Jade Deis, a freshman at the district’s high school, says she feels safer knowing that teachers are armed. “What’s a stapler going to do against a gun?” she asks. For Deis and her friends, the new program hasn’t been the subject of much discussion.
“The teachers don’t talk about it, they don’t show the guns,” she says. “I kind of forget it’s there.”
But some parents, students and teachers have raised concerns that having guns in school makes it more likely that an accidental shooting — or worse — could occur.
“It’s good that they want to protect us, but what if a teacher just pops off? Anyone can go crazy, and then they have the gun right there,” says Jalen Yarbrough, a freshman. “Or let’s say a kid gets rowdy. The teacher could say, ‘I feared for my life and I shot him.’ ”
Amanda Gallagher, who has two daughters in grade school in the Mad River district, expressed concerns to administrators that not enough research has been done about the dangers of having guns in schools.
“They seem very concerned with response times but not as concerned with the rest of the risks of having armed teachers in school,” Gallagher says. “I can appreciate how afraid they are. I’m very concerned that my kids aren’t going to come home from school one day, but it doesn’t make me feel better that the teachers are armed. It just gives me new things to worry about.”
In Ohio, the decision on whether to arm teachers is made by school districts, and they are not required to make that information public, so there are no figures on how many of the state’s 610 districts have armed teachers.
Michael Hanlon, superintendent of the Chardon school district in northeast Ohio, says he is often asked if his district arms its teachers.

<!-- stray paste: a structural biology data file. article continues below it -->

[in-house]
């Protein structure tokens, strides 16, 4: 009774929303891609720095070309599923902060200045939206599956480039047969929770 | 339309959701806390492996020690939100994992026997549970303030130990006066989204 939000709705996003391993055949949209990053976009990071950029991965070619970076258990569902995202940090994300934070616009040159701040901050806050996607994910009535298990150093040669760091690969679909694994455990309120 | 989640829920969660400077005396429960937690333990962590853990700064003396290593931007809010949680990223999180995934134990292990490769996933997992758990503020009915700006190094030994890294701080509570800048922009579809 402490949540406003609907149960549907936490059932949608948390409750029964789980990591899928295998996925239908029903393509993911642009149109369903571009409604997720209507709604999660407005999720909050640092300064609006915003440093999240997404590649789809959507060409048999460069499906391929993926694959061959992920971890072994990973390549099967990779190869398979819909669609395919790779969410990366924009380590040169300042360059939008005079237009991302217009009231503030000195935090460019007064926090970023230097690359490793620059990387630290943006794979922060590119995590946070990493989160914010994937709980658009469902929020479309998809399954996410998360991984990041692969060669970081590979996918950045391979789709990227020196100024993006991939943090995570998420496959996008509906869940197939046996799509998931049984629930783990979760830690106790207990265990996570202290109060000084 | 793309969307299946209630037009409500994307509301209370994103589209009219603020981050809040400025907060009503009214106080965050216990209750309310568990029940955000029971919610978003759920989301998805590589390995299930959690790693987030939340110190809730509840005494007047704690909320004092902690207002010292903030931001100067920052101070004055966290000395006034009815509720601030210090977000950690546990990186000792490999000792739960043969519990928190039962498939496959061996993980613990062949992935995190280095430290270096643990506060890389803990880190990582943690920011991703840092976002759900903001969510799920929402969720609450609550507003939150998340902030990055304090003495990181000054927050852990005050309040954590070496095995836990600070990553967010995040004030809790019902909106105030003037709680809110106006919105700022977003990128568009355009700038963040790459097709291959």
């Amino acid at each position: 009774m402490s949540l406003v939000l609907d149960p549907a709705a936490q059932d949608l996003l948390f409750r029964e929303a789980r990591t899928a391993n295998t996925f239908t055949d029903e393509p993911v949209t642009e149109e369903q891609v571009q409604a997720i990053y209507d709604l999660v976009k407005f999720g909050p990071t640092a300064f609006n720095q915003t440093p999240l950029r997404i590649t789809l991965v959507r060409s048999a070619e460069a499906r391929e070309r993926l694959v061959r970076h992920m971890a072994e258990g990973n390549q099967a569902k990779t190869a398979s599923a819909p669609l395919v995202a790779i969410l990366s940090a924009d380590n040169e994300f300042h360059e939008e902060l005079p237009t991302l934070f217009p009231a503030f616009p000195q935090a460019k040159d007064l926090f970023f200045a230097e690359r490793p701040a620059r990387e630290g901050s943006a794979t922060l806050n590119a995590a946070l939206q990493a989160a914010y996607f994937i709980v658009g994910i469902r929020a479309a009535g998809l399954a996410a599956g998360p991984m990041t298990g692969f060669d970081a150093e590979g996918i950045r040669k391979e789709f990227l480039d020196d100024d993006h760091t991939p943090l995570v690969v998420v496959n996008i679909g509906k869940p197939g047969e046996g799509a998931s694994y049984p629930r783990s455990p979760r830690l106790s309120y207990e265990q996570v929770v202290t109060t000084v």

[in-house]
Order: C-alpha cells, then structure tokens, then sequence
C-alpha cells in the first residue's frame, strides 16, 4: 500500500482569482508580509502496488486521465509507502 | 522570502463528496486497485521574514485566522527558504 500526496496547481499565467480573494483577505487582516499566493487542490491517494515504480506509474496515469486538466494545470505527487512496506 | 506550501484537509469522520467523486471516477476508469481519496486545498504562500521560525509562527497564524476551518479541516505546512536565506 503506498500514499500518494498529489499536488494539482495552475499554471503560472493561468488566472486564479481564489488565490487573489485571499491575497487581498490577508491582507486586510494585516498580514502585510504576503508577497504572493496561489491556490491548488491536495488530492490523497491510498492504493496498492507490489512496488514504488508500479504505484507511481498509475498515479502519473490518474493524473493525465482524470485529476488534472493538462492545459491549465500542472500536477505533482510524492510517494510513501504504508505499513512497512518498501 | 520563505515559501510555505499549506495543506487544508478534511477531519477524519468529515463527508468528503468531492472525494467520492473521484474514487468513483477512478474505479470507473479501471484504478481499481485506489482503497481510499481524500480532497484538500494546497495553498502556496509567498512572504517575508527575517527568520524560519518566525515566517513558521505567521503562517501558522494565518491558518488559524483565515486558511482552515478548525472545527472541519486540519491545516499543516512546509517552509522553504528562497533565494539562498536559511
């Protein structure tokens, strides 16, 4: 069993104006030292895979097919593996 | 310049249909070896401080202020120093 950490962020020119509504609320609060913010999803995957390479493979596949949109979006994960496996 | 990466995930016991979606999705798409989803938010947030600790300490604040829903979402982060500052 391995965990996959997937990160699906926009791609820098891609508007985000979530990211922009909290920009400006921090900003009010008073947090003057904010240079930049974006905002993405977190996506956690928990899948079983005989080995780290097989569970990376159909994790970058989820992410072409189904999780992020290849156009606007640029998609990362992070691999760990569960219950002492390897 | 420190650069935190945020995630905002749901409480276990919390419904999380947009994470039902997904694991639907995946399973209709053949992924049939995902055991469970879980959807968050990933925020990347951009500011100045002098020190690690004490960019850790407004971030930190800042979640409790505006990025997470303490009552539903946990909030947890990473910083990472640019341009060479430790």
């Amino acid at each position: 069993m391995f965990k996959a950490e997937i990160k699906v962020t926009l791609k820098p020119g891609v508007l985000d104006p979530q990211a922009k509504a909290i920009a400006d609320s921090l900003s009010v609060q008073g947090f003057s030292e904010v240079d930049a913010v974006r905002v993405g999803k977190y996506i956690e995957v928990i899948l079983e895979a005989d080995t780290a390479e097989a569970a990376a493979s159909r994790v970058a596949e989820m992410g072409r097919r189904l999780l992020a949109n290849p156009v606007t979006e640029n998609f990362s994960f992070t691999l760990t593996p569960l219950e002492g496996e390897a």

Six years ago, 17-year-old T.J. Lane entered Chardon High School with a .22-caliber semiautomatic handgun. He killed three students and injured three others. In a matter of minutes, the school joined “a club that no one wants to be part of,” Hanlon says.
Whenever there’s a school shooting anywhere in the country, he says, teachers and staffers in his district feel it to their core. “You can never escape it.”
And after every shooting, Hanlon hears renewed calls to arm teachers. His district has chosen not to.
“If we saw the same thing happen in a hospital, I don’t think we’d start saying we need to arm doctors and nurses,” Hanlon says. “They have important lifesaving work to do. And the work that teachers do is just as important. The argument to arm teachers once again diminishes the core work of teachers.”
'A serious, serious thing'
Sitting at a conference room table at the Premier Shooting and Training Center just north of Cincinnati, Joe Eaton says he hears the same questions from all of the teachers, bus drivers, cafeteria workers and administrators who take part in the gun and tactical training his organization provides to schools across Ohio.